COVID 19 & Pregnant Women in Ireland – Update March 12th

We are still learning about coronavirus (COVID-19). We recommend that all pregnant women keep themselves updated by checking the HSE website (this is our national health service and the best source of information for Irish women and partners).

The last update was at 1pm on March 12th and outlines the following:

  • We don’t yet know how the virus it affects pregnant women and their babies.
  • Phone your GP for advice if both these apply to you:
    1. You have been to a place where there is spread of coronavirus.
    2. You have any of the symptoms of coronavirus.

High temperature during pregnancy

One of the symptoms of coronavirus is fever (high temperature). This can increase the risk of complications during the first trimester (week 0 to 13).

If you have a high temperature and you are pregnant, phone your GP or midwife.

Protect yourself during pregnancy

When you are pregnant, your body naturally weakens your immune system. This is to help your pregnancy continue successfully. It means that when you are pregnant you may pick up infections more easily.

All pregnant women should get the flu vaccine. This will protect you and your baby from the flu, not from coronavirus.

Before birth

The team caring for you should involve you in all decisions.

If you have coronavirus, there are extra precautions they will need to take before, during and after your baby’s birth. Your obstetrician or midwife should talk to you about the safest way and time for your baby to be born.

Other expert doctors may also be involved in your care. These might include a doctor who specialise in infectious diseases and a neonatologist. This is a doctor who specialise in the care of newborn babies.

You may be in an isolation room with en-suite facilities during labour. You may need to stay in this room throughout your hospital stay.

During birth and labour

You will not have to wear a face-mask during labour and birth. But you will need to wear a surgical mask when you’re outside your room.

Other than your doctor or midwife, only one other person may stay with you for the delivery. This could be a partner or family member. They will need to wear protective equipment to minimise the risk of infection.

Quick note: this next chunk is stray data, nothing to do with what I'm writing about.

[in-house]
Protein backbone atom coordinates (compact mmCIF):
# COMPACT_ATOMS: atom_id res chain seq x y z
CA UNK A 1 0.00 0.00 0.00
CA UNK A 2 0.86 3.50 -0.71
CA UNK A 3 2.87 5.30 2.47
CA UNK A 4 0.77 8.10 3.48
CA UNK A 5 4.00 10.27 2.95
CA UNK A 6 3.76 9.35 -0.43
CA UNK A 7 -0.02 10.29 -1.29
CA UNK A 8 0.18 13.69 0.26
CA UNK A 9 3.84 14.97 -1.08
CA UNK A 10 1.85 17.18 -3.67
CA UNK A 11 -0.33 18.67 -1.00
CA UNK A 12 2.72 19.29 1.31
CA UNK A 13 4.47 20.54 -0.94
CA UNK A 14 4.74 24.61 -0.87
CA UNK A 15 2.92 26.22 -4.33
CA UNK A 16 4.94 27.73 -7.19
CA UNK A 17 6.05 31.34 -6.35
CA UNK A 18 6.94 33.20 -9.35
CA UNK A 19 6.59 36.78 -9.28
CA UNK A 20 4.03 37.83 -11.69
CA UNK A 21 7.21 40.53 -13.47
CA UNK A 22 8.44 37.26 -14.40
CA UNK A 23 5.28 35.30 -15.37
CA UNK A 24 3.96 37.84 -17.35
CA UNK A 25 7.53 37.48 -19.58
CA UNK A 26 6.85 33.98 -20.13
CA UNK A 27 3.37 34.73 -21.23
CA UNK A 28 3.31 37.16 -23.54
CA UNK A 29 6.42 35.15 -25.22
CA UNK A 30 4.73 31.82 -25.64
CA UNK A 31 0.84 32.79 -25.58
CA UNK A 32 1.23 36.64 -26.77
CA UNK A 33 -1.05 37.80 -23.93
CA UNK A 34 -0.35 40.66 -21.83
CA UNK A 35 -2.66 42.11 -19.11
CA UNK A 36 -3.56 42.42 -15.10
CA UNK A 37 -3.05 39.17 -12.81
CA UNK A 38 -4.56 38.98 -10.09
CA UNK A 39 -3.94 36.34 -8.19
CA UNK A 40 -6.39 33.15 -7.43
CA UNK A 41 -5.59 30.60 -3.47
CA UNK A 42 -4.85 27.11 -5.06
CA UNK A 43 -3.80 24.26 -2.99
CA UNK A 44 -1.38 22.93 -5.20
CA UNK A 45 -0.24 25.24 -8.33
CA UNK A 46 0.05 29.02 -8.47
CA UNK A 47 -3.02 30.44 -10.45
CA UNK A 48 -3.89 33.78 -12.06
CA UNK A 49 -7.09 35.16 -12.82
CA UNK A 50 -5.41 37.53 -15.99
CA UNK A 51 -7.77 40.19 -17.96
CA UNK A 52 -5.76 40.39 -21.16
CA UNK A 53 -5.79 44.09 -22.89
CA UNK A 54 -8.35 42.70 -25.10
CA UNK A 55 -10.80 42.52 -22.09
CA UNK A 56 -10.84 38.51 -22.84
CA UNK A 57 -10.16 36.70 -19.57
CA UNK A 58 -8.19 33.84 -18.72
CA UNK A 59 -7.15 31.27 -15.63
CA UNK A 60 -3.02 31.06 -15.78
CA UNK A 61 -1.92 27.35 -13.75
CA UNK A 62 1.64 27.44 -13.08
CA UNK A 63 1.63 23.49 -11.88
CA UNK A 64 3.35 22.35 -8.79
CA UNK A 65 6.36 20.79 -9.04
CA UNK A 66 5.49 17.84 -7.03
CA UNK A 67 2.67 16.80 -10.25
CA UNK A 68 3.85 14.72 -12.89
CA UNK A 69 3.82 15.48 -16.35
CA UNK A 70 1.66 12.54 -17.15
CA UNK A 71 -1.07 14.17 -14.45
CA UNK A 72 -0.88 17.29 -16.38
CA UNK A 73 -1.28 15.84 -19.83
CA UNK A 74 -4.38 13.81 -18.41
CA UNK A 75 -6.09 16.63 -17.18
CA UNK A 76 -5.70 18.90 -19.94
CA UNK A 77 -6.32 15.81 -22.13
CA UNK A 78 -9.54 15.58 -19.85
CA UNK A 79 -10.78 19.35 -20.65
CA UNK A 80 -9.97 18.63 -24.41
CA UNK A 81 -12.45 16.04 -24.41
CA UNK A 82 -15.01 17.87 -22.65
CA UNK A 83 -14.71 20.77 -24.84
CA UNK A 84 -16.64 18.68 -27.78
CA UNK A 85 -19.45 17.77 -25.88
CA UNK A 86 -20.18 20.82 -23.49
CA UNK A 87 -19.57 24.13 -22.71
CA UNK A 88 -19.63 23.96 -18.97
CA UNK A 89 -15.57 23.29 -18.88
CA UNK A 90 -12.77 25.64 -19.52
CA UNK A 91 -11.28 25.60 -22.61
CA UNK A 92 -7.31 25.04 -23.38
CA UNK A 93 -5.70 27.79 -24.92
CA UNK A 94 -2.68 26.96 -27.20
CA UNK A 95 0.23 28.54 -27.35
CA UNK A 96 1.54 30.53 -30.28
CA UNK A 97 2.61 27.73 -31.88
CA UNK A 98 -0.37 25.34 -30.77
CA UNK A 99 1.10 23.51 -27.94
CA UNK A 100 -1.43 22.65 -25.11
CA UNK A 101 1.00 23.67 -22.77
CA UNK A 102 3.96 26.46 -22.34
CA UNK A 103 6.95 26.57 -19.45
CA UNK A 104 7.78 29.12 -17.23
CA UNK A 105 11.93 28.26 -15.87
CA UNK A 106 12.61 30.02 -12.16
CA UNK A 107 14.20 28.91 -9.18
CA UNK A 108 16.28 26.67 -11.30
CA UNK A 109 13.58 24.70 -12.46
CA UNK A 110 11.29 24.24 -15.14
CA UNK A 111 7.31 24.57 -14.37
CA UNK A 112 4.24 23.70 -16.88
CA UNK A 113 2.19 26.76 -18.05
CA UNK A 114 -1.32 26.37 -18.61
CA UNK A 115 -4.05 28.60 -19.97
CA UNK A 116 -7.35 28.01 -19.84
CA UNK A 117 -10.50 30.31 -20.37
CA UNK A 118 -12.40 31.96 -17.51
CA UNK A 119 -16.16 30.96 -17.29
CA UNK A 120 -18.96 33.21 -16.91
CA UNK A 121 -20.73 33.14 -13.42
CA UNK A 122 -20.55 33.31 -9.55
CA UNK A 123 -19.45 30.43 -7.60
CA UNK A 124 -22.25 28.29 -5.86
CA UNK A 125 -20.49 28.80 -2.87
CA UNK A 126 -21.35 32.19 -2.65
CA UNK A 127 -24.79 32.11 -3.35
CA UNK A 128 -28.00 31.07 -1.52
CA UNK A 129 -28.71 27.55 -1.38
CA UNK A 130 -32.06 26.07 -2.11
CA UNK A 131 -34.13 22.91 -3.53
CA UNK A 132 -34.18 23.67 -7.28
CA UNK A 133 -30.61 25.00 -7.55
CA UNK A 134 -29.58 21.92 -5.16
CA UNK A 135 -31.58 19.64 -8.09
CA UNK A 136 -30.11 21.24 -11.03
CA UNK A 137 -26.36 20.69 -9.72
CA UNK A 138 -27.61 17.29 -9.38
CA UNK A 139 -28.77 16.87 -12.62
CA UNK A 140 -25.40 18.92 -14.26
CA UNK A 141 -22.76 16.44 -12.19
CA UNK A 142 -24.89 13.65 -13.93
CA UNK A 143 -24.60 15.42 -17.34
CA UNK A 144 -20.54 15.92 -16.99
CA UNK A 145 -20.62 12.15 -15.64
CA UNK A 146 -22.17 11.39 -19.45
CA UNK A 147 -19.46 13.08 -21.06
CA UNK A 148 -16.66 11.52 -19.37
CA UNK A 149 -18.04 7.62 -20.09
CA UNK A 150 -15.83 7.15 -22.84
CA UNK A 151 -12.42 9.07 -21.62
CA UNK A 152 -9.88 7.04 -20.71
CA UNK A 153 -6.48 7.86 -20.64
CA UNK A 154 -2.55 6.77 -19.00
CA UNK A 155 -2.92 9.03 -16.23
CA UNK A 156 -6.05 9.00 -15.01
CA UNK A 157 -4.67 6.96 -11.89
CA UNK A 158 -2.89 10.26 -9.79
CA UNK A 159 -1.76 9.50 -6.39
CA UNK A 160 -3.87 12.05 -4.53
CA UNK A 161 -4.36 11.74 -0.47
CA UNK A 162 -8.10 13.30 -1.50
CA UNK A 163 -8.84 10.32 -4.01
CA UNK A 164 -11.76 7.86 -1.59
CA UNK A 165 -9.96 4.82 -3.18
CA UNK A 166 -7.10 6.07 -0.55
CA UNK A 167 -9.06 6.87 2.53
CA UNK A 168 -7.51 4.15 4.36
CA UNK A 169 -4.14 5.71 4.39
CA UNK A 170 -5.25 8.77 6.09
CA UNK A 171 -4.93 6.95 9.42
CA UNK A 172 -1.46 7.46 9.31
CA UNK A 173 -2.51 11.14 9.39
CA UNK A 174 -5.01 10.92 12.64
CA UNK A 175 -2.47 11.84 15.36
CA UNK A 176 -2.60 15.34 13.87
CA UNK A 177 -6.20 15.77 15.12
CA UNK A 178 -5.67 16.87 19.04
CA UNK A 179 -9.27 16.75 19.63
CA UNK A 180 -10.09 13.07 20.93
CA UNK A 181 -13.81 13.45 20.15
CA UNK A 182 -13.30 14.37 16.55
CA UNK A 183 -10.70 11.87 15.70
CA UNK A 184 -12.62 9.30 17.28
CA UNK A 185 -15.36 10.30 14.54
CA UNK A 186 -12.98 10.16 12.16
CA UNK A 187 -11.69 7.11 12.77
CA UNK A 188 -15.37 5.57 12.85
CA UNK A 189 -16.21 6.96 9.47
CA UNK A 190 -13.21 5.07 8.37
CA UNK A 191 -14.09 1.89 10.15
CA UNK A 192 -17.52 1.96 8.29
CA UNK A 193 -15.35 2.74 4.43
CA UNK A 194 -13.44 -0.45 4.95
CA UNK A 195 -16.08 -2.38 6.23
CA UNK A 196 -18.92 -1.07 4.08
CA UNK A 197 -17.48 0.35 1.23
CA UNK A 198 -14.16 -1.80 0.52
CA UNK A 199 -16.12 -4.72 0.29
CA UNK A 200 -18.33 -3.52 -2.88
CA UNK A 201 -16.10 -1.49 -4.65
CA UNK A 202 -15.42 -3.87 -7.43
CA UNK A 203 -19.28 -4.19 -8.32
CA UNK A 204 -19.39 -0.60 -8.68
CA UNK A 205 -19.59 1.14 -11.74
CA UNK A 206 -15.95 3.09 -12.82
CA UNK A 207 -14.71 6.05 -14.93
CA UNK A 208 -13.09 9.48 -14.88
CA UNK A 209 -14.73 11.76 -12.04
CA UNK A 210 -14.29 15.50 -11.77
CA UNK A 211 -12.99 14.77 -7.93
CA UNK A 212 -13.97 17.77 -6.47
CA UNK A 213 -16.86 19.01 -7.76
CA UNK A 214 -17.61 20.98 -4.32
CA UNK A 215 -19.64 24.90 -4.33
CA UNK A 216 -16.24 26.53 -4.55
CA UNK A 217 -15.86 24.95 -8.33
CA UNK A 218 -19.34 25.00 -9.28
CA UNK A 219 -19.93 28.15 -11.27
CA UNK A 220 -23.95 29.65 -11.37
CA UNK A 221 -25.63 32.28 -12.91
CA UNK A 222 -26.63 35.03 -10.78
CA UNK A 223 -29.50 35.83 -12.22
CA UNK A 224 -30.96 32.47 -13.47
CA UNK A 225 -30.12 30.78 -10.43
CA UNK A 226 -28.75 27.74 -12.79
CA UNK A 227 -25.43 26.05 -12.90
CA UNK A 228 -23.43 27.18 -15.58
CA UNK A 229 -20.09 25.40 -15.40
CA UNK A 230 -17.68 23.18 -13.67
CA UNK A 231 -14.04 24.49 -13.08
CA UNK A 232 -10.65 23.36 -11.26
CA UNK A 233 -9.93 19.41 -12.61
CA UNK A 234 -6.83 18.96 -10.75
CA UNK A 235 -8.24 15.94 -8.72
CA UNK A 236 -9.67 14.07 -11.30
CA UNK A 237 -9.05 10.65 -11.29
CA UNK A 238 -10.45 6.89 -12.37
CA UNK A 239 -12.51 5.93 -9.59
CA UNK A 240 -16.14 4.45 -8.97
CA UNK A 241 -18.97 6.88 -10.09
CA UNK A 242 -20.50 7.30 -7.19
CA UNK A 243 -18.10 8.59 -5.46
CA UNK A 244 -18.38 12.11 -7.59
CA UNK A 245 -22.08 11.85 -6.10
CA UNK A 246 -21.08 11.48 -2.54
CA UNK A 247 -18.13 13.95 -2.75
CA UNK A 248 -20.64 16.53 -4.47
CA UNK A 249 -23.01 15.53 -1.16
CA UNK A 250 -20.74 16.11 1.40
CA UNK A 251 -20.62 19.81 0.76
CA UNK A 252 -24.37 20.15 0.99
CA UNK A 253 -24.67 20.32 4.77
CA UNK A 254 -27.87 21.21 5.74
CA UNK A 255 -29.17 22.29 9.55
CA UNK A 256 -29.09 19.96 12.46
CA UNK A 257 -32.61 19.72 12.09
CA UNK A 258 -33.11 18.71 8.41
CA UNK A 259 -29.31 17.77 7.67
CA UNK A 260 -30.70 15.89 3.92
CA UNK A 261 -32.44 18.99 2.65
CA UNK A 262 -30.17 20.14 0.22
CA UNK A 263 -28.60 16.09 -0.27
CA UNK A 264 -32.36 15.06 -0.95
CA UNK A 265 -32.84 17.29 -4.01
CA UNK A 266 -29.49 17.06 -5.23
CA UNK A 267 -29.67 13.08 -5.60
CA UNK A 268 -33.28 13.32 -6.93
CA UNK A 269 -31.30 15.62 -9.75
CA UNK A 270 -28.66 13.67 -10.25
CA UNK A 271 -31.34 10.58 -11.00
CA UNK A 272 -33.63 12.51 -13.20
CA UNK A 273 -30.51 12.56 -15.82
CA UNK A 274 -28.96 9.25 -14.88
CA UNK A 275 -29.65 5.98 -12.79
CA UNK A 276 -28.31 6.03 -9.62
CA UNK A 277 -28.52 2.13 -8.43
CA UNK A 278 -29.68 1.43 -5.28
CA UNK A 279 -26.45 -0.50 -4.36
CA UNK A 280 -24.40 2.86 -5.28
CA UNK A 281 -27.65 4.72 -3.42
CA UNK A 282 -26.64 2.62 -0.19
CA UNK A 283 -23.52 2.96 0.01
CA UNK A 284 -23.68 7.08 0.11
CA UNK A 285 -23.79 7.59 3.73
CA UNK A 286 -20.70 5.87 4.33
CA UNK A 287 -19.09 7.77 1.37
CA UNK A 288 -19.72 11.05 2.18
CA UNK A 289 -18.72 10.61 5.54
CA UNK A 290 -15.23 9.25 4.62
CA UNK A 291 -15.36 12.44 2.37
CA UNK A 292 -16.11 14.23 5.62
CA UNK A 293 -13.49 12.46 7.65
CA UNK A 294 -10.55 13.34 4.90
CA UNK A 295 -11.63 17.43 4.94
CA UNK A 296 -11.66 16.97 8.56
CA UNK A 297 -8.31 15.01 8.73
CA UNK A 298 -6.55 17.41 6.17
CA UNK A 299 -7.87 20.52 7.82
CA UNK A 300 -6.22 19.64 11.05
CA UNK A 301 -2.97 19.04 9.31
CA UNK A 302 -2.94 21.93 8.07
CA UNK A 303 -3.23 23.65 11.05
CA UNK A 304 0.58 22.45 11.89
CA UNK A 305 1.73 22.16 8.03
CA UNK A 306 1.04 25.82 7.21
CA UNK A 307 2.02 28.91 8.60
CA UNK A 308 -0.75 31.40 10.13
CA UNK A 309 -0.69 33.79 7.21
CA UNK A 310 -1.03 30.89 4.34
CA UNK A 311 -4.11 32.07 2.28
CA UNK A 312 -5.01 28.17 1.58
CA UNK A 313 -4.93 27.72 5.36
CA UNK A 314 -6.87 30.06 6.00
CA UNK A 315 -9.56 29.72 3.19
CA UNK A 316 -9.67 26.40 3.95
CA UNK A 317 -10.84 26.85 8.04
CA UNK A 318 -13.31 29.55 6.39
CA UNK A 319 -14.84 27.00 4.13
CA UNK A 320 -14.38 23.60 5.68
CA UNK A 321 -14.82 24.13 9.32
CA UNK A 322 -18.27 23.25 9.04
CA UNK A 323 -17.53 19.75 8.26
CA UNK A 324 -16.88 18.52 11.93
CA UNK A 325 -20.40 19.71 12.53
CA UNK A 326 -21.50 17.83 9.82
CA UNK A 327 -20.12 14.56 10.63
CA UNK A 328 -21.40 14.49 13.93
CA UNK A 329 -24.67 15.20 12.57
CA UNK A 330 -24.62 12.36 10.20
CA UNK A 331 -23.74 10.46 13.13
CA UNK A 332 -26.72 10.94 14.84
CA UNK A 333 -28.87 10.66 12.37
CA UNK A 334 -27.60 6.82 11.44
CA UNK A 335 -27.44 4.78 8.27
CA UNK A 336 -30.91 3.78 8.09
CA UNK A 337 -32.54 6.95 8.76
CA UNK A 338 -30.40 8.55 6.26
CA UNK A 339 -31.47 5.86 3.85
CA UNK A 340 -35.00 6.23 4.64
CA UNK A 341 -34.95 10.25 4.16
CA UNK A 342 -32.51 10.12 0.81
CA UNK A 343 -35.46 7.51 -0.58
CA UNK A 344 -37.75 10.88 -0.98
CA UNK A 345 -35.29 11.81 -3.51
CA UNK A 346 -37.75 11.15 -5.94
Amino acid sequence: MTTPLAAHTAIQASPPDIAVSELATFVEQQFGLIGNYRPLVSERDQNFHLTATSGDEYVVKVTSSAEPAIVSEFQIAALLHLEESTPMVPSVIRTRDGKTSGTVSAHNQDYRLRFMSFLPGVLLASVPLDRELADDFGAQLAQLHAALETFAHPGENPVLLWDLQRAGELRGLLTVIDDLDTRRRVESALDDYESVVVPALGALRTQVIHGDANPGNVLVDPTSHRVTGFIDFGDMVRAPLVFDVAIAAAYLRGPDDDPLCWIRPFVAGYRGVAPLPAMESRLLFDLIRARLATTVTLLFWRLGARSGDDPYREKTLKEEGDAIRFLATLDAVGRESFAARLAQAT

After the birth

If you have coronavirus, your doctor or midwife will discuss your options for after your baby is born.

One option may be to arrange for someone else to care for the baby while you wait for coronavirus to pass. This is to protect your baby from catching the virus.

A family member or a healthcare worker can provide this care. This could be provided at home or in the hospital. How long this lasts for will vary. The advice will depend on your symptoms and the results of any tests you have had.

Caring for your baby

If you choose to care for your baby after the birth, your doctor or midwife will explain the risk to your baby.

You and your baby will then be isolated in a single room with an en-suite bathroom. Your baby will be in an enclosed incubator in your room. An incubator is a special crib made of plastic, it keeps your baby warm. You will be able to see your baby in the incubator.

When your baby is outside the incubator for breastfeeding, bathing or caring you will need to:

  • wear a long-sleeved gown and surgical mask
  • clean your hands properly and often with soap and water or alcohol rub – before and after interacting with your baby

Your baby should be observed for signs of infection. This will be for at least 14 days after the last contact with you. If your baby develops any signs of infection, they will need to be tested.

You will be advised about how many visitors you and your baby can have. In some cases, this might be just you and your partner. All visitors will need to wear protective equipment to wear.


If you have coronavirus and you are caring for your baby, you will be encouraged to breastfeed as normal.

You may decide to express breast milk so that someone else can feed your baby. This is usually your partner or a close family member. You might do this if you feel too unwell to breastfeed. Your healthcare team may also advise you that this is the safest way to feed your baby.

If you breastfeed

  • Wash your hands properly before touching your baby or any breastfeeding equipment like pumps or bottles.
  • Wear a face mask if you are doing breast or bottle feeds yourself.
  • Ask your midwife or other staff to show you how to clean the pump after each use.